Tenants must get at least 90 days notice before eviction. Some may be able to stay until their lease expires.
The tenant protection provisions apply for any foreclosure on a “federally-related mortgage loan,” or on any dwelling or residential real property. Under the provisions, “any immediate successor in interest” in a foreclosed property – including a bank that takes title to a house after foreclosure – assumes it subject to the rights of any bona fide tenant and certain notice requirements.
Under this law, tenants must receive notice at least 90 days before eviction. Additionally, tenants must be able to stay in the residence until the end of their lease, with two exceptions: (1) where the property is sold after foreclosure to a purchaser who will occupy the property as their primary residence, and, (2) where there is no lease (or where the lease is terminable at will under state law). However, even when these exceptions apply, tenants must still receive 90 days’ notice before they may be evicted.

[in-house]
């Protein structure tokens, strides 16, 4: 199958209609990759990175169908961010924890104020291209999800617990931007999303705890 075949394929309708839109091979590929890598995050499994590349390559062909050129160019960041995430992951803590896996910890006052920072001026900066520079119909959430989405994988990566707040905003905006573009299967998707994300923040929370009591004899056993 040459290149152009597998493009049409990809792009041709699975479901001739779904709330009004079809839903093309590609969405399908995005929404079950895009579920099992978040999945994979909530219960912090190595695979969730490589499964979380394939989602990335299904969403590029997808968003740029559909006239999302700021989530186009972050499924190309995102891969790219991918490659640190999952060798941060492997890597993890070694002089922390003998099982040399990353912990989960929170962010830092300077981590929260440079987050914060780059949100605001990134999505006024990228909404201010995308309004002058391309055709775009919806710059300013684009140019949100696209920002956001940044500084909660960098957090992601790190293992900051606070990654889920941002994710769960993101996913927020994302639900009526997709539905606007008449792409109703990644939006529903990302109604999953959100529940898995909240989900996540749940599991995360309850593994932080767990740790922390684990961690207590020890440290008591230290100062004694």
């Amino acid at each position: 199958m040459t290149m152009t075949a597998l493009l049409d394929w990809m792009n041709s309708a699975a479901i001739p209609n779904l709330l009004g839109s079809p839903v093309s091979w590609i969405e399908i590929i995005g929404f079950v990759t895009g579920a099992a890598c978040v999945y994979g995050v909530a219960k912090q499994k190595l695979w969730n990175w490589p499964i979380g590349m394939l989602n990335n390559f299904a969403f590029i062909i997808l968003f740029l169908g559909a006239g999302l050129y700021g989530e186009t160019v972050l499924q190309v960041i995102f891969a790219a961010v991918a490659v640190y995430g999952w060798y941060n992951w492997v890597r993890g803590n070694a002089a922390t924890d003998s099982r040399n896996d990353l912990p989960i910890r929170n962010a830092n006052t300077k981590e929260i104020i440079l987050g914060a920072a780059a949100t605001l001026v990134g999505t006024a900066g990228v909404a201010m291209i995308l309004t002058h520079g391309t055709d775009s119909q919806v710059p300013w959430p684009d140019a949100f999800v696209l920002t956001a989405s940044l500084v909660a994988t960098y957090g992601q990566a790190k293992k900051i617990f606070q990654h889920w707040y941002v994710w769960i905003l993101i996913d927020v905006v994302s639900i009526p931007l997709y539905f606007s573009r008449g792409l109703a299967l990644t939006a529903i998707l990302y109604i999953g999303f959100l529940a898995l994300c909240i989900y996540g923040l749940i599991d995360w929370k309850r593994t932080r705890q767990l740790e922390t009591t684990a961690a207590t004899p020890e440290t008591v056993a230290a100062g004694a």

The legal protections apply only to “bona fide” tenants – meaning that the lessee is not the mortgagor or a child, spouse or parent of the mortgagor; the lease is the product of an arm’s-length transaction; and the rent is not substantially less than fair market rent (unless a government subsidy). Also, it does not affect the termination requirements of any federal- or state-subsidized tenancy, or of any stricter state law that provides longer notice requirements or other additional tenant protections.
The U.S. Office of the Comptroller of the Currency (OCC) advised national banks to adopt policies and procedures to ensure compliance with the new tenant protection provisions; and it will evaluate bank compliance.
Questions can be directed to the OCC. For more information, visit the webpage at: https://www.occ.treas.gov/mail1.htm